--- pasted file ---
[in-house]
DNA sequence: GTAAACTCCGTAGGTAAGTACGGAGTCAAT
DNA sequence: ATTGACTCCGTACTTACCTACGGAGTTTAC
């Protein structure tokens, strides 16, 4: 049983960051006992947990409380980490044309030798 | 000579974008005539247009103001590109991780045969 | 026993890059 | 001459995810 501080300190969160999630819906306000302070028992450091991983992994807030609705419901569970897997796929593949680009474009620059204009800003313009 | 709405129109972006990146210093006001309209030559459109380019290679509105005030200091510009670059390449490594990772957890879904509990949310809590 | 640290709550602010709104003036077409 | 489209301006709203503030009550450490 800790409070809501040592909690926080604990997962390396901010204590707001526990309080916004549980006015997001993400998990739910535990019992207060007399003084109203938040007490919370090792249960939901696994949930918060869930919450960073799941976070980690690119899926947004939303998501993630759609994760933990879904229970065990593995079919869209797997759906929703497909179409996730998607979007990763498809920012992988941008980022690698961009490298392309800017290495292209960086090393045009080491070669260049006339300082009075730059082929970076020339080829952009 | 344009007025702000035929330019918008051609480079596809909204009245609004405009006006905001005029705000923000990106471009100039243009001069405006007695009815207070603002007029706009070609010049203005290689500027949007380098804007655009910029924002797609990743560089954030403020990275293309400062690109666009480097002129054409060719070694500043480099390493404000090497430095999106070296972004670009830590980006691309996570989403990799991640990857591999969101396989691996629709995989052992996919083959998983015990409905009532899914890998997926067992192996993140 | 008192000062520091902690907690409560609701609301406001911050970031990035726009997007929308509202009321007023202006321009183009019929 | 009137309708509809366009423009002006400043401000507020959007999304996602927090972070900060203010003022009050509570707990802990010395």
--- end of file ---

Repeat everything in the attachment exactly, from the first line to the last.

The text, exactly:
[in-house]
DNA sequence: GTAAACTCCGTAGGTAAGTACGGAGTCAAT
DNA sequence: ATTGACTCCGTACTTACCTACGGAGTTTAC
């Protein structure tokens, strides 16, 4: 049983960051006992947990409380980490044309030798 | 000579974008005539247009103001590109991780045969 | 026993890059 | 001459995810 501080300190969160999630819906306000302070028992450091991983992994807030609705419901569970897997796929593949680009474009620059204009800003313009 | 709405129109972006990146210093006001309209030559459109380019290679509105005030200091510009670059390449490594990772957890879904509990949310809590 | 640290709550602010709104003036077409 | 489209301006709203503030009550450490 800790409070809501040592909690926080604990997962390396901010204590707001526990309080916004549980006015997001993400998990739910535990019992207060007399003084109203938040007490919370090792249960939901696994949930918060869930919450960073799941976070980690690119899926947004939303998501993630759609994760933990879904229970065990593995079919869209797997759906929703497909179409996730998607979007990763498809920012992988941008980022690698961009490298392309800017290495292209960086090393045009080491070669260049006339300082009075730059082929970076020339080829952009 | 344009007025702000035929330019918008051609480079596809909204009245609004405009006006905001005029705000923000990106471009100039243009001069405006007695009815207070603002007029706009070609010049203005290689500027949007380098804007655009910029924002797609990743560089954030403020990275293309400062690109666009480097002129054409060719070694500043480099390493404000090497430095999106070296972004670009830590980006691309996570989403990799991640990857591999969101396989691996629709995989052992996919083959998983015990409905009532899914890998997926067992192996993140 | 008192000062520091902690907690409560609701609301406001911050970031990035726009997007929308509202009321007023202006321009183009019929 | 009137309708509809366009423009002006400043401000507020959007999304996602927090972070900060203010003022009050509570707990802990010395």